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How Kenya’s Push for Development Is Threatening Its Famed Wild Lands

April 25, 2019 |

(Photo: Benno Hansen/Flickr)

This article was originally published on: Yale Environment 360.  

Kenya is pursuing a plan to build an extensive network of roads, power lines, dams, and renewable energy infrastructure. But many of these projects, including wind farms and geothermal facilities, are being constructed in the nation’s iconic parks and wildlife areas.

Kenya has long been the Western world’s quintessential “Africa,” a land of vast golden savannas filled with zebras, elephants, giraffes, and lions. Despite high-profile terrorist attacks and the high prices charged by its national parks and ecotourist lodges, the country remains extremely popular with foreigners wanting to walk at least a little on the wild side. Visits by international tourists grew by 37 percent last year, reaching 2 million, with tourism revenues hitting $1.6 billion.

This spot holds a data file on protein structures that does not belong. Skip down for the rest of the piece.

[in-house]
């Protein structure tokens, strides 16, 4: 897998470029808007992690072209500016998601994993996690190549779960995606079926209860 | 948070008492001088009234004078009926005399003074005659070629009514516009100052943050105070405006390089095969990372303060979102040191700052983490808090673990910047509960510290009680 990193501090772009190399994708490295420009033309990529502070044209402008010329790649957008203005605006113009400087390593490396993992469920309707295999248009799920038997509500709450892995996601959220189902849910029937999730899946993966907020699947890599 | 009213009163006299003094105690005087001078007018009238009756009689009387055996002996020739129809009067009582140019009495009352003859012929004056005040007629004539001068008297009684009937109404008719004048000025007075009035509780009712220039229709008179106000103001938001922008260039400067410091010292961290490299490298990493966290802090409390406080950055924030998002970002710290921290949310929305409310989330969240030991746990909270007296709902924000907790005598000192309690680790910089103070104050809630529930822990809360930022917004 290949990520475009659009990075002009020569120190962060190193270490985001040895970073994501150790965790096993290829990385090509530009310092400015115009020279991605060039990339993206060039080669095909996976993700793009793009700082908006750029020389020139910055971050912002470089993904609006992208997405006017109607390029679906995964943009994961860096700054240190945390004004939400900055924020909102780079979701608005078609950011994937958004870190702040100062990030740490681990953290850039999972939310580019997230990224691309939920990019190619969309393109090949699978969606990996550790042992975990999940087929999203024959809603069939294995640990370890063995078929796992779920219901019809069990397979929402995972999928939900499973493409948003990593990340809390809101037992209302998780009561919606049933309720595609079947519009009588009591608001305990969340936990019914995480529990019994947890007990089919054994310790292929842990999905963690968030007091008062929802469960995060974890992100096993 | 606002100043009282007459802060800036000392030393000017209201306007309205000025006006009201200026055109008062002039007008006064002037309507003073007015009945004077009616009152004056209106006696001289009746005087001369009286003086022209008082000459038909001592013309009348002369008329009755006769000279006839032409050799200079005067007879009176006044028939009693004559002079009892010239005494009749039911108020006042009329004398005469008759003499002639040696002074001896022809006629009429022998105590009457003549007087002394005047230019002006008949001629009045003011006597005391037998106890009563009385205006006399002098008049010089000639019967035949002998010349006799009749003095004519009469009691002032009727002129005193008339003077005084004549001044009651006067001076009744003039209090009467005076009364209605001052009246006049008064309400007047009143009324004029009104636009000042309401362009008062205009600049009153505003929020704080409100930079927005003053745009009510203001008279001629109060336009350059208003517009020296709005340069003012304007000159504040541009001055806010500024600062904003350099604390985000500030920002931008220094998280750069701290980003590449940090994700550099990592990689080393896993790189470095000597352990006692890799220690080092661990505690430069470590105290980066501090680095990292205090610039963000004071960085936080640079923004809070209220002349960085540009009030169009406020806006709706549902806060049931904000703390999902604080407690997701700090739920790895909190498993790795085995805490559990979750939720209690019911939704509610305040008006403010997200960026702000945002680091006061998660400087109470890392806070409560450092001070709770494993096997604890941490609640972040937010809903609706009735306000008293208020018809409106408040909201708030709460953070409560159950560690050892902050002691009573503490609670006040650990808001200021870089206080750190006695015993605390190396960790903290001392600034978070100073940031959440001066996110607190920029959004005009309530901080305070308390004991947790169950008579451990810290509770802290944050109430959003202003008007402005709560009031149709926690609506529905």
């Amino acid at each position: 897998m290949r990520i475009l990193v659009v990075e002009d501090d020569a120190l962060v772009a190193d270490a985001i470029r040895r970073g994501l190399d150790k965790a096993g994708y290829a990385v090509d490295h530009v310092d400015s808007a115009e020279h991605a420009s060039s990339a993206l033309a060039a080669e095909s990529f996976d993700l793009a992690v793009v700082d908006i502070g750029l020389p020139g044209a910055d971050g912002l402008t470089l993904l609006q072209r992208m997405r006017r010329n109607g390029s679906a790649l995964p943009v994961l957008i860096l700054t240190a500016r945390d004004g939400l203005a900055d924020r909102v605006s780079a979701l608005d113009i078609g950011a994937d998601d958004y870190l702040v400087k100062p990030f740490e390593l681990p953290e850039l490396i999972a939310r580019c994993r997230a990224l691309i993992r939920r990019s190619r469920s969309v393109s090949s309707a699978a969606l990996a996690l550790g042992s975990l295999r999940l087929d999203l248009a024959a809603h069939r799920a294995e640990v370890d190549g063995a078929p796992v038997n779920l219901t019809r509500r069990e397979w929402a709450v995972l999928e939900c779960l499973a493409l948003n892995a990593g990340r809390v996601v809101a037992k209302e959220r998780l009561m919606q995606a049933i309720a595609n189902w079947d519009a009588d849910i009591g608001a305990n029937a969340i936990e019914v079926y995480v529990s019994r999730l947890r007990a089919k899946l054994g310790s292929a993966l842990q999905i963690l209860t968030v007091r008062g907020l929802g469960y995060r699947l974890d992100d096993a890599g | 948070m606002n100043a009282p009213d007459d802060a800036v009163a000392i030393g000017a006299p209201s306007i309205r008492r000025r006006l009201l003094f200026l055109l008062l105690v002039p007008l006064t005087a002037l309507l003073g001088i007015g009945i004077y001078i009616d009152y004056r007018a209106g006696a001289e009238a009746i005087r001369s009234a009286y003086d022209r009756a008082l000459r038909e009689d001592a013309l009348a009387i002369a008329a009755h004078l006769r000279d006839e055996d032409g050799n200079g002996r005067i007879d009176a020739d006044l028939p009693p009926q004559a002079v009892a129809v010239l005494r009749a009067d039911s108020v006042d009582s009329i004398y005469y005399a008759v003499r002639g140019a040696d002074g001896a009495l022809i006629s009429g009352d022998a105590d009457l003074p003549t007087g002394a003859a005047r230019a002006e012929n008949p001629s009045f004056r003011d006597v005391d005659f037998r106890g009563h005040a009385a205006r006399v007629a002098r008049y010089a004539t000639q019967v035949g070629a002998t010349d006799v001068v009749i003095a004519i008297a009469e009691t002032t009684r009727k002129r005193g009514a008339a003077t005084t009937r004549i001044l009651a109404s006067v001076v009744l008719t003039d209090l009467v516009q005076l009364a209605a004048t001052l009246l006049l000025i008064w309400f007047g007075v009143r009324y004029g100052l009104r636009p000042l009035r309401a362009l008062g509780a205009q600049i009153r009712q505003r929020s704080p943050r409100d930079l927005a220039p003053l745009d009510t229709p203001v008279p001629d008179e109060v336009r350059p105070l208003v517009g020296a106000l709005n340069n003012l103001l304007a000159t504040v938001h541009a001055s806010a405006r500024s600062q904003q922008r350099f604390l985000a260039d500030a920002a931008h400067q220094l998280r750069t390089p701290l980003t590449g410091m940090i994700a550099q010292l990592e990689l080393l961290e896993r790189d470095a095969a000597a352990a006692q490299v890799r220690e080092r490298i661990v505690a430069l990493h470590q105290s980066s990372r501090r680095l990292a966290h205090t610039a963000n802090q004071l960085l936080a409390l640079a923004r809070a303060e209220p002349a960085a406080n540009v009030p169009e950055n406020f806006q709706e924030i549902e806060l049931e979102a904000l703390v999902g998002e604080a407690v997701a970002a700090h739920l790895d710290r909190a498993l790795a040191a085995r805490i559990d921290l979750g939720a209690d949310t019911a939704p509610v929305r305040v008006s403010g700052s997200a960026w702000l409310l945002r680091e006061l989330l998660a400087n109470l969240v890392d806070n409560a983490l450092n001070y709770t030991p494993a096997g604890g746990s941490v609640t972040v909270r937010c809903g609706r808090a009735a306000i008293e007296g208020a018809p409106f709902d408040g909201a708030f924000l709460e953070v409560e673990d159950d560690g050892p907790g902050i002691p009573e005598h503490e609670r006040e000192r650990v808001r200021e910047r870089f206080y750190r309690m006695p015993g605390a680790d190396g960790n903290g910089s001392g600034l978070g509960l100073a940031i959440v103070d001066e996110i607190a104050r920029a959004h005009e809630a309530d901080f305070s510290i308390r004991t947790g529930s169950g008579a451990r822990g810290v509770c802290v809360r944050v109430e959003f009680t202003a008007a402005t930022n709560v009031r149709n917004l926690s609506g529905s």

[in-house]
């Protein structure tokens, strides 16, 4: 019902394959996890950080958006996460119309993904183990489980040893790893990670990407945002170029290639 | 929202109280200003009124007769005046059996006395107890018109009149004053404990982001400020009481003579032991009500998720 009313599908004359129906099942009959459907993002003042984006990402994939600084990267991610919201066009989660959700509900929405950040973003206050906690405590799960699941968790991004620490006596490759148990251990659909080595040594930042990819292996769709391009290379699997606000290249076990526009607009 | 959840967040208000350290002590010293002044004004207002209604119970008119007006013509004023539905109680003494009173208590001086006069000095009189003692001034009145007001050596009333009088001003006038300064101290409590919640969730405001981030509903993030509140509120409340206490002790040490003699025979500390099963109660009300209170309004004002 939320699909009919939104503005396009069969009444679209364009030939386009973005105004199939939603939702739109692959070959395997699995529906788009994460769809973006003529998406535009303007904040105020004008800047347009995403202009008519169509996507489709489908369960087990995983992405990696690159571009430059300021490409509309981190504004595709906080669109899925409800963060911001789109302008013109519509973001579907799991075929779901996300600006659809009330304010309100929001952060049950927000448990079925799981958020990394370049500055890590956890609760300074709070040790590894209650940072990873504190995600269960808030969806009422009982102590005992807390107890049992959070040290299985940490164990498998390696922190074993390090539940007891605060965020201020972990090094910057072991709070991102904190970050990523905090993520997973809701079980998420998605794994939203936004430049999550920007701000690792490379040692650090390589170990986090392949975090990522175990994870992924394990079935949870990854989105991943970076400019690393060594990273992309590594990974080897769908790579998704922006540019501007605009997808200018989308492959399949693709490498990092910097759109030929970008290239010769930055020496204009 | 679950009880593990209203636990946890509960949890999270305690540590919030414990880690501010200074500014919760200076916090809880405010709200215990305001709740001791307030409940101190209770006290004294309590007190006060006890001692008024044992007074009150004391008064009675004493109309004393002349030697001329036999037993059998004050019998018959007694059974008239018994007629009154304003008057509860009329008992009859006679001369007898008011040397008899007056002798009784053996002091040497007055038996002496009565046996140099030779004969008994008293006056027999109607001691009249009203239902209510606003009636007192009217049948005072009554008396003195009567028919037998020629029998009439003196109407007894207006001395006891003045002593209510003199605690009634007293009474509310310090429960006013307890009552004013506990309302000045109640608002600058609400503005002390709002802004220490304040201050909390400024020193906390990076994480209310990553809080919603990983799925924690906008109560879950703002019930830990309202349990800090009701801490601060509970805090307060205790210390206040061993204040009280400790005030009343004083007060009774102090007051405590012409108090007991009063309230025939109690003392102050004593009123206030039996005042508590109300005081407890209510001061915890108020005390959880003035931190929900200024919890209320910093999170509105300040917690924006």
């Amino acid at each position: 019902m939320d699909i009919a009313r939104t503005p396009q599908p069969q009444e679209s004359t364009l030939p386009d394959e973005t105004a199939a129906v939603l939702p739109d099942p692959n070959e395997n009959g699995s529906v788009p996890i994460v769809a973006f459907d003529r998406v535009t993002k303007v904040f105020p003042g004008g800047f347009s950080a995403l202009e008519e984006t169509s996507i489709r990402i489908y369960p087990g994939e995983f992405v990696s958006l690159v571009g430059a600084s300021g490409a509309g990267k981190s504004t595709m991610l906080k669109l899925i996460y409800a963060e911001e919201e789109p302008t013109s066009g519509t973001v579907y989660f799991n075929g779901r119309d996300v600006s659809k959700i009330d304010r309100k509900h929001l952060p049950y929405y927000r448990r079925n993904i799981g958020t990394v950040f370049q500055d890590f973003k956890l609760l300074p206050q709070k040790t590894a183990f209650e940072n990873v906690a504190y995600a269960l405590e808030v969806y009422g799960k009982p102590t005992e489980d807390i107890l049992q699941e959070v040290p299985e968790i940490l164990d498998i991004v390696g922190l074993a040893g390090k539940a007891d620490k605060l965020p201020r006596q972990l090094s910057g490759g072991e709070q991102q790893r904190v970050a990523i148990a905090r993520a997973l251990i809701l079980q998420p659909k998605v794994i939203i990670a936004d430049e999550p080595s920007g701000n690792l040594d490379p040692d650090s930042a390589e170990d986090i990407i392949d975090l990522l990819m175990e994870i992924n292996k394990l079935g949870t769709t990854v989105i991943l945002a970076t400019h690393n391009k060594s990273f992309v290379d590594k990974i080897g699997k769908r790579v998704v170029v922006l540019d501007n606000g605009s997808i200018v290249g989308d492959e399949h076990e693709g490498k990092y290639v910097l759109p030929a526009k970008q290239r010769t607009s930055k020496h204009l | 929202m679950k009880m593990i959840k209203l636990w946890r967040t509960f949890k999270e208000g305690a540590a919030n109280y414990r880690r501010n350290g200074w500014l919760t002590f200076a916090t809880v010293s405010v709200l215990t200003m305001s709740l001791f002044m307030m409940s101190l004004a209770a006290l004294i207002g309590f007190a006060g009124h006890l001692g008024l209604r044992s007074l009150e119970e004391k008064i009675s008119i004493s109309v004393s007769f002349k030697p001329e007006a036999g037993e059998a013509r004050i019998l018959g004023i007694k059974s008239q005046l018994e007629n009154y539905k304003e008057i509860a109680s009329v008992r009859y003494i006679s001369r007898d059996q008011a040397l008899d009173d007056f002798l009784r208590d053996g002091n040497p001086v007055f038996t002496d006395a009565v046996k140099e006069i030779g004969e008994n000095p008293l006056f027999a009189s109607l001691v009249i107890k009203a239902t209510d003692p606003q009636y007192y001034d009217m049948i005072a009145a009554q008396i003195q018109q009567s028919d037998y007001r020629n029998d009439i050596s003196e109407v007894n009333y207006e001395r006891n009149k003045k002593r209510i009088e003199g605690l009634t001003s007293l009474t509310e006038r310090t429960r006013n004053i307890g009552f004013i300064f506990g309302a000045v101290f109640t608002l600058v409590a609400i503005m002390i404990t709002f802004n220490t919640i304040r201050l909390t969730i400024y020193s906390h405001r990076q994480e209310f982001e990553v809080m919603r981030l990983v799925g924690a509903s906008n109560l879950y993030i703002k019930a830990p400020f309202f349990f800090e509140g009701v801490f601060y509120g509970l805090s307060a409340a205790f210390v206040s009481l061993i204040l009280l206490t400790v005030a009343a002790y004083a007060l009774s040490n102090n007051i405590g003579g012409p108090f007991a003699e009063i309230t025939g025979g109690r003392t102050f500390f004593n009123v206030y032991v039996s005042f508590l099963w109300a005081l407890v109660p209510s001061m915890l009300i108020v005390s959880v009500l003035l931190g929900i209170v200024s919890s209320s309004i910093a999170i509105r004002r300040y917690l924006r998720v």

But Kenya’s reputation as a top-drawer ecotourist destination and conservation leader could be in jeopardy. Billions of dollars are pouring in for new infrastructure projects — roads, railways, power plants, and power lines — which are being rapidly built to fulfill the aims of Kenya Vision 2030, the government’s plan to transform Kenya into “a newly-industrializing, middle income country.” Many projects are being constructed in national parks and important conservation areas, threatening rare species. “By 2030,” reads a founding document of the plan, “it will become impossible to refer to any region of our country as ‘remote.’”…”

Read on at: Yale Environment 360.

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